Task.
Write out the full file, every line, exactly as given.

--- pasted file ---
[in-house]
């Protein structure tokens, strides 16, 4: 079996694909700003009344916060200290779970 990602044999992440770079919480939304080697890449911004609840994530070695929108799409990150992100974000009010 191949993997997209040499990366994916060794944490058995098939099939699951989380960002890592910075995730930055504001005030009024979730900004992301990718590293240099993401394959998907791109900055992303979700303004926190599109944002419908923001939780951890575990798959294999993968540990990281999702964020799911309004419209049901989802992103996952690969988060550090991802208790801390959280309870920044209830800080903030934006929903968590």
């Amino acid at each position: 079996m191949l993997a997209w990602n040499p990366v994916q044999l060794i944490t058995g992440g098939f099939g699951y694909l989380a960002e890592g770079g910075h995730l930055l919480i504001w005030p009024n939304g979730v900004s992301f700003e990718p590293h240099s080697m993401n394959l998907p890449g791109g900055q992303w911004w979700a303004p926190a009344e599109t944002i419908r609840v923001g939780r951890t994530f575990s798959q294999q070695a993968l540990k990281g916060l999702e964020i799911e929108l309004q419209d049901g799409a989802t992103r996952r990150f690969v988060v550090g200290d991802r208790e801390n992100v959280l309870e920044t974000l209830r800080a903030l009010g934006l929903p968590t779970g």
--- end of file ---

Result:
[in-house]
């Protein structure tokens, strides 16, 4: 079996694909700003009344916060200290779970 990602044999992440770079919480939304080697890449911004609840994530070695929108799409990150992100974000009010 191949993997997209040499990366994916060794944490058995098939099939699951989380960002890592910075995730930055504001005030009024979730900004992301990718590293240099993401394959998907791109900055992303979700303004926190599109944002419908923001939780951890575990798959294999993968540990990281999702964020799911309004419209049901989802992103996952690969988060550090991802208790801390959280309870920044209830800080903030934006929903968590």
């Amino acid at each position: 079996m191949l993997a997209w990602n040499p990366v994916q044999l060794i944490t058995g992440g098939f099939g699951y694909l989380a960002e890592g770079g910075h995730l930055l919480i504001w005030p009024n939304g979730v900004s992301f700003e990718p590293h240099s080697m993401n394959l998907p890449g791109g900055q992303w911004w979700a303004p926190a009344e599109t944002i419908r609840v923001g939780r951890t994530f575990s798959q294999q070695a993968l540990k990281g916060l999702e964020i799911e929108l309004q419209d049901g799409a989802t992103r996952r990150f690969v988060v550090g200290d991802r208790e801390n992100v959280l309870e920044t974000l209830r800080a903030l009010g934006l929903p968590t779970g």